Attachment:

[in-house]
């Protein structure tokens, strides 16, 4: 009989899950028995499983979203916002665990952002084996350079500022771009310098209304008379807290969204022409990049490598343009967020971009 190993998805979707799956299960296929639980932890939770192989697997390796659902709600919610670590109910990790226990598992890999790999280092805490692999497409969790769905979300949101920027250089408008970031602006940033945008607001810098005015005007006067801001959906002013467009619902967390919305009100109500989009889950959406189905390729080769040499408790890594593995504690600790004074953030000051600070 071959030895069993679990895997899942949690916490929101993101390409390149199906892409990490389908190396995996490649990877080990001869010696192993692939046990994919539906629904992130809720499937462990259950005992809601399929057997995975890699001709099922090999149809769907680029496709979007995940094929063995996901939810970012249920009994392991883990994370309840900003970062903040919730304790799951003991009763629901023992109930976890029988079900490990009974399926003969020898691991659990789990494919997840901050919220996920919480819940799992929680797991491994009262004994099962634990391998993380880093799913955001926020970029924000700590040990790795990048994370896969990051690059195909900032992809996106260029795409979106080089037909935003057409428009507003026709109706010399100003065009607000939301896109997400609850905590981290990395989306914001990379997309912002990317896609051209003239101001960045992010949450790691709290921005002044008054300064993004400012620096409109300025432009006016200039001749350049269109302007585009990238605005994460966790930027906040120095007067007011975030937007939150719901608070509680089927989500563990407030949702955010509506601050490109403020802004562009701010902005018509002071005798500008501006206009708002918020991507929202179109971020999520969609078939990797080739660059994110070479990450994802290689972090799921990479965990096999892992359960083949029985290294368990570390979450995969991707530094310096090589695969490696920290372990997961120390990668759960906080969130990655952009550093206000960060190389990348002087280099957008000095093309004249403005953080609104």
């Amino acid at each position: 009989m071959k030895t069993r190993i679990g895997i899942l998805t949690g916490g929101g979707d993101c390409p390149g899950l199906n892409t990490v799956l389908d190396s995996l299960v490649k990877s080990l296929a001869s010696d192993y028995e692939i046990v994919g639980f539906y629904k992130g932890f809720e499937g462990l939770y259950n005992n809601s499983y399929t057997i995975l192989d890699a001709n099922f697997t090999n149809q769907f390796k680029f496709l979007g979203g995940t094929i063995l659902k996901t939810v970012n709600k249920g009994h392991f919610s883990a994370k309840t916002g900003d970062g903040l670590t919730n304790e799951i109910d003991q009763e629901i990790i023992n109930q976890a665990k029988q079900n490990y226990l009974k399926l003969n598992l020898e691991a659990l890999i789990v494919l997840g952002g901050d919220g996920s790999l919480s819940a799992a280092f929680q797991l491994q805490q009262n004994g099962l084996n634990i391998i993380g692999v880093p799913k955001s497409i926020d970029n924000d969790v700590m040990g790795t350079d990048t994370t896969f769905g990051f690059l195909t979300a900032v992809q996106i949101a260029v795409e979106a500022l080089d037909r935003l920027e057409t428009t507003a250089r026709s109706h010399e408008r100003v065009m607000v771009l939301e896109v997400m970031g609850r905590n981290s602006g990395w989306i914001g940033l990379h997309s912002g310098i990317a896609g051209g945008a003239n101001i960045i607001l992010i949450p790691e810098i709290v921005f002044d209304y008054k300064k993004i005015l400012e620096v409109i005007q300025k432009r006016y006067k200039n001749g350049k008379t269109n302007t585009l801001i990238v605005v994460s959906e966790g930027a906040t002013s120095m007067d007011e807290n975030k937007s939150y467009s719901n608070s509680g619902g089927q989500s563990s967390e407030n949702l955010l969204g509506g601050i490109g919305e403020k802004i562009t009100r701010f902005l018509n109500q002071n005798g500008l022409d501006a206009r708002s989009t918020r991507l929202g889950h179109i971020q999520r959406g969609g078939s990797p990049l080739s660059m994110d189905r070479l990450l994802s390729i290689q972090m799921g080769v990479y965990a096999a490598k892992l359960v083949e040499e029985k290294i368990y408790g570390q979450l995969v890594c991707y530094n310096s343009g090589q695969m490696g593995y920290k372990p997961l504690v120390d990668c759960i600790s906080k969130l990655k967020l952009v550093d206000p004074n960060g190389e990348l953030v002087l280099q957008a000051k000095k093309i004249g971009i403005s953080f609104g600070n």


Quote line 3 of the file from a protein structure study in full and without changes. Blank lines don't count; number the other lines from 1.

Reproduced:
């Amino acid at each position: 009989m071959k030895t069993r190993i679990g895997i899942l998805t949690g916490g929101g979707d993101c390409p390149g899950l199906n892409t990490v799956l389908d190396s995996l299960v490649k990877s080990l296929a001869s010696d192993y028995e692939i046990v994919g639980f539906y629904k992130g932890f809720e499937g462990l939770y259950n005992n809601s499983y399929t057997i995975l192989d890699a001709n099922f697997t090999n149809q769907f390796k680029f496709l979007g979203g995940t094929i063995l659902k996901t939810v970012n709600k249920g009994h392991f919610s883990a994370k309840t916002g900003d970062g903040l670590t919730n304790e799951i109910d003991q009763e629901i990790i023992n109930q976890a665990k029988q079900n490990y226990l009974k399926l003969n598992l020898e691991a659990l890999i789990v494919l997840g952002g901050d919220g996920s790999l919480s819940a799992a280092f929680q797991l491994q805490q009262n004994g099962l084996n634990i391998i993380g692999v880093p799913k955001s497409i926020d970029n924000d969790v700590m040990g790795t350079d990048t994370t896969f769905g990051f690059l195909t979300a900032v992809q996106i949101a260029v795409e979106a500022l080089d037909r935003l920027e057409t428009t507003a250089r026709s109706h010399e408008r100003v065009m607000v771009l939301e896109v997400m970031g609850r905590n981290s602006g990395w989306i914001g940033l990379h997309s912002g310098i990317a896609g051209g945008a003239n101001i960045i607001l992010i949450p790691e810098i709290v921005f002044d209304y008054k300064k993004i005015l400012e620096v409109i005007q300025k432009r006016y006067k200039n001749g350049k008379t269109n302007t585009l801001i990238v605005v994460s959906e966790g930027a906040t002013s120095m007067d007011e807290n975030k937007s939150y467009s719901n608070s509680g619902g089927q989500s563990s967390e407030n949702l955010l969204g509506g601050i490109g919305e403020k802004i562009t009100r701010f902005l018509n109500q002071n005798g500008l022409d501006a206009r708002s989009t918020r991507l929202g889950h179109i971020q999520r959406g969609g078939s990797p990049l080739s660059m994110d189905r070479l990450l994802s390729i290689q972090m799921g080769v990479y965990a096999a490598k892992l359960v083949e040499e029985k290294i368990y408790g570390q979450l995969v890594c991707y530094n310096s343009g090589q695969m490696g593995y920290k372990p997961l504690v120390d990668c759960i600790s906080k969130l990655k967020l952009v550093d206000p004074n960060g190389e990348l953030v002087l280099q957008a000051k000095k093309i004249g971009i403005s953080f609104g600070n």